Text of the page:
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Pelvic Wellness Program


About Irritable Bowel Syndrome



Irritable Bowel Syndrome (IBS) is a disturbance of colon function characterized by abdominal discomfort, bloating, and abnormal bowel movements.  It can have constipation dominance or diarrhea dominance or alternate between the two.  “Irritable” means that the nerve endings in the lining of the bowel are unusually sensitive, and that the nerves that control the muscles of the gut are unusually active.  The bowel is more or less responsive to what might be normal events such as passing gas or having a bowel movement.



The cause of IBS is not completely understood.  People with IBS have altered patterns of colon muscle contraction.  IBS is not directly caused by stress or anxiety, but symptoms are greatly aggravated by them.



  • Abdominal bloating and gas
  • Chronic diarrhea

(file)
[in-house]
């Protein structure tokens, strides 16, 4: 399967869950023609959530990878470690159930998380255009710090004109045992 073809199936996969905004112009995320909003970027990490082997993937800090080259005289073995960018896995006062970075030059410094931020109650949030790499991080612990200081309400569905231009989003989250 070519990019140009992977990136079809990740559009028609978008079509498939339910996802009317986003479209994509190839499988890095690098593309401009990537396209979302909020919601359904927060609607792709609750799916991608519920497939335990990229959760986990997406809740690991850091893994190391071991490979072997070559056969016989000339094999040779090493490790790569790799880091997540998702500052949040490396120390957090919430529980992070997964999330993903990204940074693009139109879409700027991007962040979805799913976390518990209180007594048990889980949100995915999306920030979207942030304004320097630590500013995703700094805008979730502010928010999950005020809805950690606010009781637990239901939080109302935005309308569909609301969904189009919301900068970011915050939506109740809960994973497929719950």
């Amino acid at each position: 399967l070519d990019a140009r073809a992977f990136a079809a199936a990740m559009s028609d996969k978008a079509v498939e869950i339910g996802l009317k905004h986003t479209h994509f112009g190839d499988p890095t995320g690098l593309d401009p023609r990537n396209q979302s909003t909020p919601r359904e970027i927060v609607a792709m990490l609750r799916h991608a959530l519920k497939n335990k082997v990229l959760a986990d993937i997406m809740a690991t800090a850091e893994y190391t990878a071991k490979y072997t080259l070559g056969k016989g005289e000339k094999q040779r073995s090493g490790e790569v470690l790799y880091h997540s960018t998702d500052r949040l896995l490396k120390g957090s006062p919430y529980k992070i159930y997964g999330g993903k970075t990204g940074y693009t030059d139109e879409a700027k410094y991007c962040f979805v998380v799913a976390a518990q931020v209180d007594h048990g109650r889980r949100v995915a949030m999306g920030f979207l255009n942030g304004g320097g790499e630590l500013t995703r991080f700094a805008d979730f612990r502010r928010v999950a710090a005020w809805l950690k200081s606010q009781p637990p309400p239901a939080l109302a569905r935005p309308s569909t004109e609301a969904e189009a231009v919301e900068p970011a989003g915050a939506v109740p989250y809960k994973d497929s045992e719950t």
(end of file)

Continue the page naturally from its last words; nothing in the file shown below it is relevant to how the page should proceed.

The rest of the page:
• Constipation
  • Alternating pattern of diarrhea and constipation
  • Pencil thin bowel movements
  • Sensation of not being able to empty bowels fully
  • Abdominal pain or spasms, which feels relieved after a bowel movement
  • Nausea

Anemia, bleeding, weight loss, and fever are not symptoms of IBS, and a physician should be contacted immediately if they occur.



IBS should be diagnosed by your healthcare provider to ensure that other medical conditions are not causing your symptoms.  You may be asked to keep a daily diary to help identify diet or situations that provoke IBS.


Proper rest, diet, and exercise can help reduce stress and positively influence IBS.  Treatment is not usually associated with hospitalization or surgery. Your physician may also be able to recommend medications that can help.


Tips on How to Cope with IBS

  • Eat a healthy diet with plenty of water, soluble fiber and avoid high fat foods.
  • Try more frequent meals with smaller portions (six times per day rather than three)
  • Learn coping skills that lessen vulnerability to stressful situations, such as breathing exercises, relaxation and meditation techniques. Get help for emotional disorders such as depression, panic, or anxiety, which may make IBS worse.